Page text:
‘Choosing natural colors will also save you money as they are easier to source than those with intricate patterns.’

Be quality aware, however. ‘The hardness and quality of quartz on the market differs,’ says Kerry Sherin. ‘In order to meet the lower-priced market, manufacturers are forced to alter resin to quartz ratios, quality inspection, manufacturing processes, and warranties.’ 

Always select quartz from a reputable manufacturer to be sure it will perform as it should. ‘I would remember the time-honored saying: if it’s too good to be true, it probably is,’ says Jason.

Which is more expensive, quartz or granite?

The costs of granite countertops and quartz can be relatively similar, but those for granite have a wider range. ‘Granite countertop costs may start around $40 a square foot for some very basic stones, but their average costs are over $100 a square foot installed, and some exotic stones can go as high as $400 a square foot,’ says Adam Graham.

They’re both attractive and durable options for countertops, but be aware that granite does require maintenance, which brings costs down the line. ‘Granite is more porous, so it needs to be sealed once per year, while quartz does not,’ says Bailey Carson.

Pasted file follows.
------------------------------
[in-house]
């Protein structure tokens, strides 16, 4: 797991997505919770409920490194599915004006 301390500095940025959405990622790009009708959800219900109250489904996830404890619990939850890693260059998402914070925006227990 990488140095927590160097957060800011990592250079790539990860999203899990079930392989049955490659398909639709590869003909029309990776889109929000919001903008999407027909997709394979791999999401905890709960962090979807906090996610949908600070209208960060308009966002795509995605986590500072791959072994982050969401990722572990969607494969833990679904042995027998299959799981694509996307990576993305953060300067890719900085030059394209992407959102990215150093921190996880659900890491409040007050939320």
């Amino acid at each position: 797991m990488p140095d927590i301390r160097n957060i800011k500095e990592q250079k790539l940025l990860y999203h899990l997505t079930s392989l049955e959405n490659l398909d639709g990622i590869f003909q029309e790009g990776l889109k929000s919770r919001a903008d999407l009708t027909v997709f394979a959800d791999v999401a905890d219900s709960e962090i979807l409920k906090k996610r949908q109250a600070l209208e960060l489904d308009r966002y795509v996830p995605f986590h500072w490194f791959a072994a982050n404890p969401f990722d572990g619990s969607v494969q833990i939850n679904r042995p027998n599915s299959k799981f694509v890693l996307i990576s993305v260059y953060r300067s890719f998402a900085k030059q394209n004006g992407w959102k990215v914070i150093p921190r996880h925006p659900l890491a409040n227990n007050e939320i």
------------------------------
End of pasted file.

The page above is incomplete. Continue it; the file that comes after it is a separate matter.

Case study: An Ohio kitchen

(Image credit: Designer: Dawn Cook of BLDC Design Contractor: Woodworks Design Photograph: Suzuran Photography)

In this Moreland Hills, Ohio kitchen designed by Dawn Cook of BLDC Design Cambria quartz was used for the countertops, bar, and a full height backsplash. The cost was $15,000.

Sarah Warwick
Freelance Editor

Sarah is a freelance journalist and editor writing for websites, national newspapers, and magazines. She’s spent most of her journalistic career specialising in homes – long enough to see fridges become smart, decorating fashions embrace both minimalism and maximalism, and interiors that blur the indoor/outdoor link become a must-have. She loves testing the latest home appliances, revealing the trends in furnishings and fittings for every room, and investigating the benefits, costs and practicalities of home improvement. It's no big surprise that she likes to put what she writes about into practice, and is a serial house revamper. For, Sarah reviews coffee machines and vacuum cleaners, taking them through their paces at home to give us an honest, real life review and comparison of every model.